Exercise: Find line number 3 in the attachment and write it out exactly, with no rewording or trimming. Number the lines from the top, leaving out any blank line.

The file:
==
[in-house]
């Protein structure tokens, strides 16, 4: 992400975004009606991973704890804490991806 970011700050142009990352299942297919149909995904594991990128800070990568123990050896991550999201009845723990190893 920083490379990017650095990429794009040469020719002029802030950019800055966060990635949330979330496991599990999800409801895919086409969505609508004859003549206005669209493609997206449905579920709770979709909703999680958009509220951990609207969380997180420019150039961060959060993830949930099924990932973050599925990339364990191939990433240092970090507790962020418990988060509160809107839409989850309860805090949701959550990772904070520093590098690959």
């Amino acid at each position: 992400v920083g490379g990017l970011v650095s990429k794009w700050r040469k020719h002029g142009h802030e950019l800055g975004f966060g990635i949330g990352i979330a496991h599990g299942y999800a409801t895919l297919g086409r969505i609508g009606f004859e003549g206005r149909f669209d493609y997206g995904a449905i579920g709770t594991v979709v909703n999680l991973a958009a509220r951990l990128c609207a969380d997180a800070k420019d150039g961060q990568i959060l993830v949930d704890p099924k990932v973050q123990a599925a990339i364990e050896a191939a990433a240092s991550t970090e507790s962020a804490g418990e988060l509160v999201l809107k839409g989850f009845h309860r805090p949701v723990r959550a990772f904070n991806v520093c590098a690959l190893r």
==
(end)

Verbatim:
């Amino acid at each position: 992400v920083g490379g990017l970011v650095s990429k794009w700050r040469k020719h002029g142009h802030e950019l800055g975004f966060g990635i949330g990352i979330a496991h599990g299942y999800a409801t895919l297919g086409r969505i609508g009606f004859e003549g206005r149909f669209d493609y997206g995904a449905i579920g709770t594991v979709v909703n999680l991973a958009a509220r951990l990128c609207a969380d997180a800070k420019d150039g961060q990568i959060l993830v949930d704890p099924k990932v973050q123990a599925a990339i364990e050896a191939a990433a240092s991550t970090e507790s962020a804490g418990e988060l509160v999201l809107k839409g989850f009845h309860r805090p949701v723990r959550a990772f904070n991806v520093c590098a690959l190893r």